Things probably seemed a lot easier back in the day when our web browsers updated whenever Microsoft felt like it.
In a revelation that promises to introduce a whole lot of problems for web browsers and servers alike, both Firefox, Chrome, and the Chrome-based Edge are expected to hit version 100 in the coming weeks. The reason this is a problem is that, well, because we apparently hate planning, we never accounted for version 100 coming from our web browsers.
Perhaps a reason for that is that web browsers once used a much slower method of updating that only occurred when the browser company felt like it, instead of the more frequent and regular approach used these days.
So what’s the big deal you say? Well, turns out that the version number means something to web developers who operate web-based software. Per Google’s web.dev site
Web developers use all kinds of techniques for parsing these strings, from custom code to using User-Agent parsing libraries, which can then be used to determine the corresponding processing logic. The User-Agent and any other version reporting mechanisms will soon report a three-digit version number.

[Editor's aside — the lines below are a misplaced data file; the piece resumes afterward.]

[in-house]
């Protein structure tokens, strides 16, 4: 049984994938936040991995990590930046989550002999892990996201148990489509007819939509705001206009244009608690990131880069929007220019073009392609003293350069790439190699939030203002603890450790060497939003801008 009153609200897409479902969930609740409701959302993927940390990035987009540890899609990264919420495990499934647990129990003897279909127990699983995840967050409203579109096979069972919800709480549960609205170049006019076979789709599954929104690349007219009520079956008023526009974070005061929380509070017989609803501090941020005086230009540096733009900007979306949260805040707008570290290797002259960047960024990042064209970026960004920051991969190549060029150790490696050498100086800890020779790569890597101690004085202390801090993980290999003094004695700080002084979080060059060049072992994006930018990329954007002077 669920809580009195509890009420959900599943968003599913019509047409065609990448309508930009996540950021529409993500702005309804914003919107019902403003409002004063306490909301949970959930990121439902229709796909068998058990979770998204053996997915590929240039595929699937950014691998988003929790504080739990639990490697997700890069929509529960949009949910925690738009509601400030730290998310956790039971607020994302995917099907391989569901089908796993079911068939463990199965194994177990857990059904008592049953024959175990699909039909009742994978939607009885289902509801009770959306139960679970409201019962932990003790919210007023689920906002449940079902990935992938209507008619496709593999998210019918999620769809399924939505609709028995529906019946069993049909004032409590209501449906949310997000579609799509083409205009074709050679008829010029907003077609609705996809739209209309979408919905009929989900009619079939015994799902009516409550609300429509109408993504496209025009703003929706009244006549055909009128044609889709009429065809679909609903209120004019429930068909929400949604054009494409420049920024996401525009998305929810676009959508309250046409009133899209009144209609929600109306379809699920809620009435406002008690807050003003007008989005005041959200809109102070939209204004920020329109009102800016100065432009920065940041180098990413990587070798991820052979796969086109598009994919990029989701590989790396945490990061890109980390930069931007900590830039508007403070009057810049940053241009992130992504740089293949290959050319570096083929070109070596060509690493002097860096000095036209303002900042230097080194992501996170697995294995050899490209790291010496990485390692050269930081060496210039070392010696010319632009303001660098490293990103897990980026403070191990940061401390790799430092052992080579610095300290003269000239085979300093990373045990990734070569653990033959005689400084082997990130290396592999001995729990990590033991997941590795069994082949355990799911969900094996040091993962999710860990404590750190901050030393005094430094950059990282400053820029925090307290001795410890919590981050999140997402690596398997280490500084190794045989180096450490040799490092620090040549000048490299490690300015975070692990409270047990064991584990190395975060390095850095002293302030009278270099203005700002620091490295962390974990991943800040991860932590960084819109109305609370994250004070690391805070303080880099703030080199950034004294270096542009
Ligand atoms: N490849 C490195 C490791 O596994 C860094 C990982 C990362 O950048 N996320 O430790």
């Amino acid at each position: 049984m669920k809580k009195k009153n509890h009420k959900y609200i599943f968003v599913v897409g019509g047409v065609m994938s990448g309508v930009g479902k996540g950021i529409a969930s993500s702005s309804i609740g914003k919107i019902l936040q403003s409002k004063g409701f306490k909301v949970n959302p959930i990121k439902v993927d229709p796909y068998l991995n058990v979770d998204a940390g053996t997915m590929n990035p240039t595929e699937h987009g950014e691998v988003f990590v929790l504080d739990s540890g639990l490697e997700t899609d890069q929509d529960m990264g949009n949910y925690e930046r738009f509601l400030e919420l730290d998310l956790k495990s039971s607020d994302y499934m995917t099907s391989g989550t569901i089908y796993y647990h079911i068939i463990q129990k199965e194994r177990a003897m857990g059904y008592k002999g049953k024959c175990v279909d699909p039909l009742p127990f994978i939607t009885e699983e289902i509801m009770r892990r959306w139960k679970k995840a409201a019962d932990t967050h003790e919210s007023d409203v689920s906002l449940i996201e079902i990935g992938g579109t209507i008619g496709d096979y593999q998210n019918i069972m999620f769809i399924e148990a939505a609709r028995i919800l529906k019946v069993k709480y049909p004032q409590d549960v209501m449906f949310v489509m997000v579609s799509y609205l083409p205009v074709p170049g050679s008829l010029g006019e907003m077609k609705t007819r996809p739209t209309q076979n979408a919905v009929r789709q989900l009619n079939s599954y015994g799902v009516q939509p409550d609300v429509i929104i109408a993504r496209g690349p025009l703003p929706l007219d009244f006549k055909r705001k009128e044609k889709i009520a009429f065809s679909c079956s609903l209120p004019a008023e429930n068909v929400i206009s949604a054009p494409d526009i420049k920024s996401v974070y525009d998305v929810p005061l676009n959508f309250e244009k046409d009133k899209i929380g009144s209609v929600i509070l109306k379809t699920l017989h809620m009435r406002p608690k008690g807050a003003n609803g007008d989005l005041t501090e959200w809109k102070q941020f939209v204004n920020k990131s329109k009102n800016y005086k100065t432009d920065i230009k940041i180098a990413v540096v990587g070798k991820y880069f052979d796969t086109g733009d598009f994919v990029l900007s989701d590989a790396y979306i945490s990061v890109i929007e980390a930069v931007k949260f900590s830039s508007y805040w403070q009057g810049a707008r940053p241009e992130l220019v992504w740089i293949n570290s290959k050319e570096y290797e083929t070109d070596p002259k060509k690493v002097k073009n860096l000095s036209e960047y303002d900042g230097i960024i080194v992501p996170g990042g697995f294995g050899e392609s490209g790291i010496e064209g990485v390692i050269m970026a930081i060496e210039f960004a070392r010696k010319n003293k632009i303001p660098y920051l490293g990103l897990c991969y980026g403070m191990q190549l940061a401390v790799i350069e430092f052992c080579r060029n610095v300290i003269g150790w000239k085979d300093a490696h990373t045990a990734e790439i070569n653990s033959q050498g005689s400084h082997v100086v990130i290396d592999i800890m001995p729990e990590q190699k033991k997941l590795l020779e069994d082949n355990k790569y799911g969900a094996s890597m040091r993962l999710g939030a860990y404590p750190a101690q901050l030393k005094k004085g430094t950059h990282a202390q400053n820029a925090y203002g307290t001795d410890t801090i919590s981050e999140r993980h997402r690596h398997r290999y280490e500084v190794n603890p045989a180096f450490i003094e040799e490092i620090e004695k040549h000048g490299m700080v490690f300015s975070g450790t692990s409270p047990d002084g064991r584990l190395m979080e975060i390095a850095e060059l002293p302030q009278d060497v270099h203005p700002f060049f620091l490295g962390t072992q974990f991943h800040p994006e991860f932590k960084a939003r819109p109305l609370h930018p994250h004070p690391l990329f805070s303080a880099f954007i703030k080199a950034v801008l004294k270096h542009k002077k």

So despite the fact that we learned that trying to designate things around the number of digits was a dangerous problem in the past, some web developers did it again in another place that had nothing to do with the year—and now, the web might just blow up for us in a month or so—which should be fun!
If you ask me, we learned a lot about collective misadventure from the Y2K bug, so why not relive it?